Ethan Franklin

Order on the court… and classroom

When Ethan Franklin was a student at DeKalb High School, he played Varsity Basketball. The Barbs were a force on the court, earning their fair share of accolades and a conference championship. When he graduated in 2009, Ethan was unsure of his life path, but knew he wanted to continue his life on the court. He came to Kishwaukee College and laced up his basketball shoes… and found a direction he had not anticipated.

Today, Ethan teaches mathematics at Genoa-Kingston High School and is head coach of the freshmen boys’ basketball team, as well as assistant coach of the varsity team. Being a Kougar athlete is what led him there.

“Basketball has always been a huge part of my life, and I wanted nothing more than to continue my career at Kish working under Coach Rob Buss,” he explained. “Being a student athlete was everything to me. It kept my focus academically to maintain extremely high standards for myself. I also did the best that I could to share those high standards with my teammates, so that our overall program could benefit.”

Ethan loved math and helped his teammates with their math skills. He not only informally tutored, he participated in the College’s Embedded Math Tutor Program. He was a tutor for and sat in classes he had already taken and excelled in with a particular instructor. He then held regular meetings outside of class with the students to explain concepts, reinforce lessons, and share strategies.

In effect, he was a teacher.

He said, “I decided to be a math teacher while being a student at Kish. Being able to help my teammates, along with other students who came to me for assistance, was one of the most rewarding experiences I’ve had. The passion I found for helping my friends, evolved into helping younger students.”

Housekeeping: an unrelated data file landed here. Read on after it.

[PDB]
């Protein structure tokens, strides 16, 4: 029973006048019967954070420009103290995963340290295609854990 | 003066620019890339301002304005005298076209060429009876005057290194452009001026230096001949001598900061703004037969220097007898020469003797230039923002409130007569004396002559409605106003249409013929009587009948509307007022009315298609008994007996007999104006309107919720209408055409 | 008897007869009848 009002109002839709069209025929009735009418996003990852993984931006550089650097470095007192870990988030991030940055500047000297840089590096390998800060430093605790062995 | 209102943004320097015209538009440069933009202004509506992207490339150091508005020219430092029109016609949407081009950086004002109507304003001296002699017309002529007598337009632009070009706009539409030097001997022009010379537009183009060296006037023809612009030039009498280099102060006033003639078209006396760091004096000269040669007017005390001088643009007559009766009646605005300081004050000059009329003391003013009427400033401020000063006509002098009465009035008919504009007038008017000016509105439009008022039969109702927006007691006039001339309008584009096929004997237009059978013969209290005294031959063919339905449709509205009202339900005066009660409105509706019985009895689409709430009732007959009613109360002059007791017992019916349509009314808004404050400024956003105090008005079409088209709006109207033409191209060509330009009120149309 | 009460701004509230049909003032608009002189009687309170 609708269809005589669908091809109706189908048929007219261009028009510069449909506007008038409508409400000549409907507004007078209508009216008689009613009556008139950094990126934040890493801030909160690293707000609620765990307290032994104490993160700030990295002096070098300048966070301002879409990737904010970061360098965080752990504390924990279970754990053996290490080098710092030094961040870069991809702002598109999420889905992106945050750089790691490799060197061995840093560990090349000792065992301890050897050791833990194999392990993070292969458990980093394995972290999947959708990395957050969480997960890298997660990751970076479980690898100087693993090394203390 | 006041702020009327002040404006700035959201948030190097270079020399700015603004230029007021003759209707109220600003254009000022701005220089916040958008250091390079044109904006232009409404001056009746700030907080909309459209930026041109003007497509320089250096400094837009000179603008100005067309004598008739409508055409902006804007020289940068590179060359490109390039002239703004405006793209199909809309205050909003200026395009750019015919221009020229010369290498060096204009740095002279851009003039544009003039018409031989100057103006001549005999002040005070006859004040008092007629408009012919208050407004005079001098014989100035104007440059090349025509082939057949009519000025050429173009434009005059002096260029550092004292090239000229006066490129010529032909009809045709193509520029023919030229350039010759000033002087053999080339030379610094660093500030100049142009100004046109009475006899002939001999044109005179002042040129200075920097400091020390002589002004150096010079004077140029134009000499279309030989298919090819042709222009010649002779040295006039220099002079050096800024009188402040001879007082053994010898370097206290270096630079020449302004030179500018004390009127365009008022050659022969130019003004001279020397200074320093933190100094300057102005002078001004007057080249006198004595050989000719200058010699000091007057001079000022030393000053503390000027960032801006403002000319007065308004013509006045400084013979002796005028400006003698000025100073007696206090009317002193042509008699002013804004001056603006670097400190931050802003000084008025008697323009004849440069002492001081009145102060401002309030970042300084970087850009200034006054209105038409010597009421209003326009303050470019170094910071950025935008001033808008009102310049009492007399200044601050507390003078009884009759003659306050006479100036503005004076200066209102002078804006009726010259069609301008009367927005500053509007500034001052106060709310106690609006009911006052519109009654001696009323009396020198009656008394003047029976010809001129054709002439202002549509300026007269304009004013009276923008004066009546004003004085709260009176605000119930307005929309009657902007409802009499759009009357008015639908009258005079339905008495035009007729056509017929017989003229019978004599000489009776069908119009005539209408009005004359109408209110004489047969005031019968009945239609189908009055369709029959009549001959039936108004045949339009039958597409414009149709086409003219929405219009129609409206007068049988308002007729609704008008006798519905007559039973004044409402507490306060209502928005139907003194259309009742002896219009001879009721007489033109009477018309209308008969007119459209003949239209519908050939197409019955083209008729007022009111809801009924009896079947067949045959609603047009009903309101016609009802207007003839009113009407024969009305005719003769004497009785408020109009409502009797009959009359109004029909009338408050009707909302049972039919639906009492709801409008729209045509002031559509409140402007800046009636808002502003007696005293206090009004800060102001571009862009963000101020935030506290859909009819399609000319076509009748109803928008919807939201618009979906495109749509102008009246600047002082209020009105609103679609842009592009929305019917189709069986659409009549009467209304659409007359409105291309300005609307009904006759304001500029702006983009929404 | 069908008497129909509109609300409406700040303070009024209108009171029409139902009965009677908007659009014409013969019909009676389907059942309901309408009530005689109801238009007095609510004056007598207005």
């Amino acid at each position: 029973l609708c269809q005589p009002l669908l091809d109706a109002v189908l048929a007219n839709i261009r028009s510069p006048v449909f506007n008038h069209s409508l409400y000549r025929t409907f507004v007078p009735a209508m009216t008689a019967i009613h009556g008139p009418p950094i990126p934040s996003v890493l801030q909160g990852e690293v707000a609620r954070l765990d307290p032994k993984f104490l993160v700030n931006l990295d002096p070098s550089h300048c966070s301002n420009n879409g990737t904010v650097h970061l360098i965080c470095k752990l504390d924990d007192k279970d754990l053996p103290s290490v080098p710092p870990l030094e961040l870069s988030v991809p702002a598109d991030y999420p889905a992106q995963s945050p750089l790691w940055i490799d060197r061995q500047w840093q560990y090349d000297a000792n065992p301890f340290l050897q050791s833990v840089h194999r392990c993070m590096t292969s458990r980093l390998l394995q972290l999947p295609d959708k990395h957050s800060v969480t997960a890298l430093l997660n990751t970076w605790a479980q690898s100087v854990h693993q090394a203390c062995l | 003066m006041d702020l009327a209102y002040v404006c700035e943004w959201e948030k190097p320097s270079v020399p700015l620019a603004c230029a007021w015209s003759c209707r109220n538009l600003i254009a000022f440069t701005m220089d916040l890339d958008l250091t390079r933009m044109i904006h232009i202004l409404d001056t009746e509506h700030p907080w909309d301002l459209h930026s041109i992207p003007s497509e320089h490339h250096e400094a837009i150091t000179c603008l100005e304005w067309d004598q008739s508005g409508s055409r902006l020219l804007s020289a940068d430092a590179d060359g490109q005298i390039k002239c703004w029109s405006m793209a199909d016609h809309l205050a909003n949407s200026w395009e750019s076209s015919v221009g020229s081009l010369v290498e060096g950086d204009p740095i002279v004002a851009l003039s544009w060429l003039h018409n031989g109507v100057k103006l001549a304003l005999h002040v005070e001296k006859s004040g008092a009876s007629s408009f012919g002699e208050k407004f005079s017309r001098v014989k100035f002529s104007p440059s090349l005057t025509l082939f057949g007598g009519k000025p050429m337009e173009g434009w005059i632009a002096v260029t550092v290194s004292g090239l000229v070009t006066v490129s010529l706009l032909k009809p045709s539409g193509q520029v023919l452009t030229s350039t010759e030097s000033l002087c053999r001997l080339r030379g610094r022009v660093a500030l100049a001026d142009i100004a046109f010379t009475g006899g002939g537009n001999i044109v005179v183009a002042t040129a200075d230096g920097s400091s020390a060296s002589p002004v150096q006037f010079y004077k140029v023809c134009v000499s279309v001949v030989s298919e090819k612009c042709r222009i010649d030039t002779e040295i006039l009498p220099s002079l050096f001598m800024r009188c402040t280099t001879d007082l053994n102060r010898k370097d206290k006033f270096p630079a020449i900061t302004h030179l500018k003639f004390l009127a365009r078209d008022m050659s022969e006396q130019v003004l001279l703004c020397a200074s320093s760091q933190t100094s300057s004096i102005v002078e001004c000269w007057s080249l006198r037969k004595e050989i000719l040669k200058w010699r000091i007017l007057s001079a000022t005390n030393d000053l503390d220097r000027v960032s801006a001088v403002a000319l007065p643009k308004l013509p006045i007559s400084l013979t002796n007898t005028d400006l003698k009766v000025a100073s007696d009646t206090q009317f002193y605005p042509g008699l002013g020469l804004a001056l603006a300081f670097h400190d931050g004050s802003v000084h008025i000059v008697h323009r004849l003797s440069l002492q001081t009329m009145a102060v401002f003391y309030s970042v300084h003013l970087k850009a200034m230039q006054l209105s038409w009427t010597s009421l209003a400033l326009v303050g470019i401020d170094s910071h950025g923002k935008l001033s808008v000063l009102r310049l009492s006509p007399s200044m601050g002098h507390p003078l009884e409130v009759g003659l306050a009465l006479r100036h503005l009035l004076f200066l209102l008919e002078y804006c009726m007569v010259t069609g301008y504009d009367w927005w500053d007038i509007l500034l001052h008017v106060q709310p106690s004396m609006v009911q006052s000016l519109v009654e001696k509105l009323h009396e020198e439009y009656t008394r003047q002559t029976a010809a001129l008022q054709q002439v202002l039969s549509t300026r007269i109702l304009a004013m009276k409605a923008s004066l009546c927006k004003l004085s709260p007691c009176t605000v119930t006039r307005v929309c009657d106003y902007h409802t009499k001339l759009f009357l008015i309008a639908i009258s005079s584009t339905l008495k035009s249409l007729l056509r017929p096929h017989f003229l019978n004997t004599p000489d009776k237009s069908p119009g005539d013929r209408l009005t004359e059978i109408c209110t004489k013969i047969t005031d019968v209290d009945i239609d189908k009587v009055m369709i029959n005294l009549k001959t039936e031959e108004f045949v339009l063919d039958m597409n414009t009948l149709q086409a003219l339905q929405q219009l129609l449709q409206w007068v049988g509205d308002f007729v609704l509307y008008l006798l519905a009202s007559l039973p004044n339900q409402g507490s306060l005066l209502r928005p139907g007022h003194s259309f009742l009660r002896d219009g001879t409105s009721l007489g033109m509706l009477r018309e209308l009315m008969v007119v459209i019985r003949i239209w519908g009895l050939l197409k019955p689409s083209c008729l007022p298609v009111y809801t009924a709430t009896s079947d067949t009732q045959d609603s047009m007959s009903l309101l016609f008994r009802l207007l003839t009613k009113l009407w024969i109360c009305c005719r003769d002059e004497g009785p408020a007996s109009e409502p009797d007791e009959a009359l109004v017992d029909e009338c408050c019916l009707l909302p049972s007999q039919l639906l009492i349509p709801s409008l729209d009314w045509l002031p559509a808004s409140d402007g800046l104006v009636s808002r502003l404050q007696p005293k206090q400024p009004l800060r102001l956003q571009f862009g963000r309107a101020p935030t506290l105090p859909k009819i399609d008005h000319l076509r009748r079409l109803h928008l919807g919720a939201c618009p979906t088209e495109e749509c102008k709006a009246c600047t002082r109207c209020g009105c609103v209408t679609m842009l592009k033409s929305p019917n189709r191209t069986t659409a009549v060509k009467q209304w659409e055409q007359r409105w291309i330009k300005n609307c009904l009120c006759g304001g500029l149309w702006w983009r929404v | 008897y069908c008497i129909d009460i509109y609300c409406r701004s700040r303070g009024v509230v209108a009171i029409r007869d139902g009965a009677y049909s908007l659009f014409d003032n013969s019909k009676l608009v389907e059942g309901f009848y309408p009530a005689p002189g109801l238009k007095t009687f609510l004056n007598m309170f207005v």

He cites his instructors at Kish as being not only excellent in their field but providing him with a blueprint on how to run a classroom.

“Laurie Hoecherl was the instructor that I had the strongest connection with. I was her Embedded Tutor for two semesters, and I was fortunate enough to have her for Calculus 1, 2, and 3. She was a mentor to me in many ways,” he said. “How she ran her classroom is a model for how I run my own now at GKHS. She has been amazing for me, and I could not be more thankful to have had her as a teacher.”

On the Cog’s basketball court, Ethan finds himself mirroring another Kish mentor: Coach Rob Buss. “I model how my GKHS team operates using the values that Coach Buss taught me,” he noted. “I learned a lot from Coach Buss. I still have a very close relationship with him, and I go to him for any advice about coaching. He instilled great defensive principles and work ethic qualities into me that I am bringing into our program at G-K.”

After graduating from Kish, Ethan transferred to Beloit College to continue playing basketball at the collegiate level and then to Northern Illinois University, where he graduated with his B.S. in Secondary Mathematics Education in May 2015. He taught at Byron Middle School for one year and then fell victim to the budget issues plaguing Springfield. As the newest hire, he was the first cut. But Genoa-Kingston quickly grabbed the talented young teacher and found a basketball coach, too.

Looking back, he credits his decision to attend Kishwaukee College as the beginning of his career path. He summed up his experience, “I am so incredibly thankful that I had the opportunities I had while at Kishwaukee College. It was a way for me to discover what my real passion was by having the opportunity to be in a smaller class setting with fantastic teachers and role models. I was able to have so much support as a student that I believe I am a better teacher because of it. I also believe that I set myself up for the rest of my life in such a great way financially. Not compiling student loans while at Kish have made my transition to having a career much easier than if I were to start with that hanging over my head!”

Ethan Franklin has certainly found the place he was meant to be, on the court and in the classroom.